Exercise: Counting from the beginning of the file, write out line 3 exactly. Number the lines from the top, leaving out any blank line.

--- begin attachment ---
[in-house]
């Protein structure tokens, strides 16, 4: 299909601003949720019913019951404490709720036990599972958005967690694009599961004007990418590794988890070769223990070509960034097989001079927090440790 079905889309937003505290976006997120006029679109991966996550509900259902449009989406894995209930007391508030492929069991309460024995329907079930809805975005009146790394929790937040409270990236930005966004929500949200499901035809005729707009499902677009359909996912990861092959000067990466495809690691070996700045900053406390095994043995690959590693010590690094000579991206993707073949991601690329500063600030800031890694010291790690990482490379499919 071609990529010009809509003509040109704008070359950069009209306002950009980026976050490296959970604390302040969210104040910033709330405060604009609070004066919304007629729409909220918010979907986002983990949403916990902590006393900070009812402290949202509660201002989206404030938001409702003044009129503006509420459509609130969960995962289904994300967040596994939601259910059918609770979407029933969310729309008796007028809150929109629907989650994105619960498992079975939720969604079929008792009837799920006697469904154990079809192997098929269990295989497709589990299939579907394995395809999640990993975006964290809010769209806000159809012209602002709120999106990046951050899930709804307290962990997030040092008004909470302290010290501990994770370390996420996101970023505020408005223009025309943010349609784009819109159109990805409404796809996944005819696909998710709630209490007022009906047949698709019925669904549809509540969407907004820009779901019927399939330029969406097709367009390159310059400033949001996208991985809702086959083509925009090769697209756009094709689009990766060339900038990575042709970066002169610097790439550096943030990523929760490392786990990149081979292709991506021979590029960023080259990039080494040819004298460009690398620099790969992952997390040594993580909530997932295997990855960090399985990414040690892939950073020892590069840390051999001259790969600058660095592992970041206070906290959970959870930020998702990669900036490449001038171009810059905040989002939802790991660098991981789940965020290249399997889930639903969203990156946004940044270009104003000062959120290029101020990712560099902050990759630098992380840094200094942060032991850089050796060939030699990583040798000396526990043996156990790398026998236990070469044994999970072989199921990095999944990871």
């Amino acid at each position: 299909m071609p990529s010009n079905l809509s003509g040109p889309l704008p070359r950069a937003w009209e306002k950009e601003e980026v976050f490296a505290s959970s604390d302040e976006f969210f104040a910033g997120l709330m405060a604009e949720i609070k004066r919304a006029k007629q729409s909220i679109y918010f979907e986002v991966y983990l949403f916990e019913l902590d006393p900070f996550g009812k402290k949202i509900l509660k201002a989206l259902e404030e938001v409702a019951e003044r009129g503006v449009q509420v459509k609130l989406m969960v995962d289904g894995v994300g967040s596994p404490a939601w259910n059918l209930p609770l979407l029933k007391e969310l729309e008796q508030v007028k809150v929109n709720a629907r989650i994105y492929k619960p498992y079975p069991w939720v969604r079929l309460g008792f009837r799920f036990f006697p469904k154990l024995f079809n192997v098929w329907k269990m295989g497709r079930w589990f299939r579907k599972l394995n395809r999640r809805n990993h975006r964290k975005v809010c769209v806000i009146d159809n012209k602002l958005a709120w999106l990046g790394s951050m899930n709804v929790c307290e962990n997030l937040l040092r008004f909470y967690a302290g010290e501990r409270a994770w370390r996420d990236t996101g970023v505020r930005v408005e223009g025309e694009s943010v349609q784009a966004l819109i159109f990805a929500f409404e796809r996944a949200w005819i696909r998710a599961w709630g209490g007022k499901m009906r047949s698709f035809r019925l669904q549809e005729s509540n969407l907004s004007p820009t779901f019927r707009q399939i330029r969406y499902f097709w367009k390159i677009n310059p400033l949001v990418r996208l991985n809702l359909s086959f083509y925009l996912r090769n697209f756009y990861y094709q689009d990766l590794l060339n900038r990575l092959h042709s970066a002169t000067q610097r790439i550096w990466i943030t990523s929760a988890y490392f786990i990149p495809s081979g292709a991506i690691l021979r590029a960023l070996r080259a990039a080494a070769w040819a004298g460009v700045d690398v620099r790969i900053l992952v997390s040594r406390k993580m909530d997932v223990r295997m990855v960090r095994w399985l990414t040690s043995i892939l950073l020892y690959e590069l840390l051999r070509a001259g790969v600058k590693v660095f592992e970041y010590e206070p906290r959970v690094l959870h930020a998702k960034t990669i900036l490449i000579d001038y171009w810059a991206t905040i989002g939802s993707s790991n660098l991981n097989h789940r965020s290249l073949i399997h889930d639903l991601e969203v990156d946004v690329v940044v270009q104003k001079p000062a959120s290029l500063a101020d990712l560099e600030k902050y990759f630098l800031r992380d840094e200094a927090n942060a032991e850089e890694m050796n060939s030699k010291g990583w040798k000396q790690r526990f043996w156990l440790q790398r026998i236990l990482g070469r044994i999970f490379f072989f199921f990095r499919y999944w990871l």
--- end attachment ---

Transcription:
């Amino acid at each position: 299909m071609p990529s010009n079905l809509s003509g040109p889309l704008p070359r950069a937003w009209e306002k950009e601003e980026v976050f490296a505290s959970s604390d302040e976006f969210f104040a910033g997120l709330m405060a604009e949720i609070k004066r919304a006029k007629q729409s909220i679109y918010f979907e986002v991966y983990l949403f916990e019913l902590d006393p900070f996550g009812k402290k949202i509900l509660k201002a989206l259902e404030e938001v409702a019951e003044r009129g503006v449009q509420v459509k609130l989406m969960v995962d289904g894995v994300g967040s596994p404490a939601w259910n059918l209930p609770l979407l029933k007391e969310l729309e008796q508030v007028k809150v929109n709720a629907r989650i994105y492929k619960p498992y079975p069991w939720v969604r079929l309460g008792f009837r799920f036990f006697p469904k154990l024995f079809n192997v098929w329907k269990m295989g497709r079930w589990f299939r579907k599972l394995n395809r999640r809805n990993h975006r964290k975005v809010c769209v806000i009146d159809n012209k602002l958005a709120w999106l990046g790394s951050m899930n709804v929790c307290e962990n997030l937040l040092r008004f909470y967690a302290g010290e501990r409270a994770w370390r996420d990236t996101g970023v505020r930005v408005e223009g025309e694009s943010v349609q784009a966004l819109i159109f990805a929500f409404e796809r996944a949200w005819i696909r998710a599961w709630g209490g007022k499901m009906r047949s698709f035809r019925l669904q549809e005729s509540n969407l907004s004007p820009t779901f019927r707009q399939i330029r969406y499902f097709w367009k390159i677009n310059p400033l949001v990418r996208l991985n809702l359909s086959f083509y925009l996912r090769n697209f756009y990861y094709q689009d990766l590794l060339n900038r990575l092959h042709s970066a002169t000067q610097r790439i550096w990466i943030t990523s929760a988890y490392f786990i990149p495809s081979g292709a991506i690691l021979r590029a960023l070996r080259a990039a080494a070769w040819a004298g460009v700045d690398v620099r790969i900053l992952v997390s040594r406390k993580m909530d997932v223990r295997m990855v960090r095994w399985l990414t040690s043995i892939l950073l020892y690959e590069l840390l051999r070509a001259g790969v600058k590693v660095f592992e970041y010590e206070p906290r959970v690094l959870h930020a998702k960034t990669i900036l490449i000579d001038y171009w810059a991206t905040i989002g939802s993707s790991n660098l991981n097989h789940r965020s290249l073949i399997h889930d639903l991601e969203v990156d946004v690329v940044v270009q104003k001079p000062a959120s290029l500063a101020d990712l560099e600030k902050y990759f630098l800031r992380d840094e200094a927090n942060a032991e850089e890694m050796n060939s030699k010291g990583w040798k000396q790690r526990f043996w156990l440790q790398r026998i236990l990482g070469r044994i999970f490379f072989f199921f990095r499919y999944w990871l």